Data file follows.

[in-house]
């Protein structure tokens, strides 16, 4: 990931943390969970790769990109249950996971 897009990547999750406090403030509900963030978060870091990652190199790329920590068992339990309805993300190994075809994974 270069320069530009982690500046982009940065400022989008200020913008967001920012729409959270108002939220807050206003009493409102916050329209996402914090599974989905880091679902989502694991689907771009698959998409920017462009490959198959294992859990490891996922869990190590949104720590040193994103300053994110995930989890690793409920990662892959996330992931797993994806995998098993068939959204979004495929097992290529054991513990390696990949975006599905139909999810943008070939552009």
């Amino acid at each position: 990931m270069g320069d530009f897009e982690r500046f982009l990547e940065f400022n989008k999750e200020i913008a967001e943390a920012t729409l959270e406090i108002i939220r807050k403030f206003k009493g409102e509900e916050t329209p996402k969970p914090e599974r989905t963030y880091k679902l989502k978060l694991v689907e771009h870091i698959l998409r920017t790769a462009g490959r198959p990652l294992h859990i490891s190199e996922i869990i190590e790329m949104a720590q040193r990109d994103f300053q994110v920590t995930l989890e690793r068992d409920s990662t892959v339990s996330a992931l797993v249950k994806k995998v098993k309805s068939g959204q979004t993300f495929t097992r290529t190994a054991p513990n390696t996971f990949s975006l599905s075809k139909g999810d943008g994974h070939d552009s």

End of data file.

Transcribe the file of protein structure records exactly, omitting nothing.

[in-house]
């Protein structure tokens, strides 16, 4: 990931943390969970790769990109249950996971 897009990547999750406090403030509900963030978060870091990652190199790329920590068992339990309805993300190994075809994974 270069320069530009982690500046982009940065400022989008200020913008967001920012729409959270108002939220807050206003009493409102916050329209996402914090599974989905880091679902989502694991689907771009698959998409920017462009490959198959294992859990490891996922869990190590949104720590040193994103300053994110995930989890690793409920990662892959996330992931797993994806995998098993068939959204979004495929097992290529054991513990390696990949975006599905139909999810943008070939552009």
């Amino acid at each position: 990931m270069g320069d530009f897009e982690r500046f982009l990547e940065f400022n989008k999750e200020i913008a967001e943390a920012t729409l959270e406090i108002i939220r807050k403030f206003k009493g409102e509900e916050t329209p996402k969970p914090e599974r989905t963030y880091k679902l989502k978060l694991v689907e771009h870091i698959l998409r920017t790769a462009g490959r198959p990652l294992h859990i490891s190199e996922i869990i190590e790329m949104a720590q040193r990109d994103f300053q994110v920590t995930l989890e690793r068992d409920s990662t892959v339990s996330a992931l797993v249950k994806k995998v098993k309805s068939g959204q979004t993300f495929t097992r290529t190994a054991p513990n390696t996971f990949s975006l599905s075809k139909g999810d943008g994974h070939d552009s």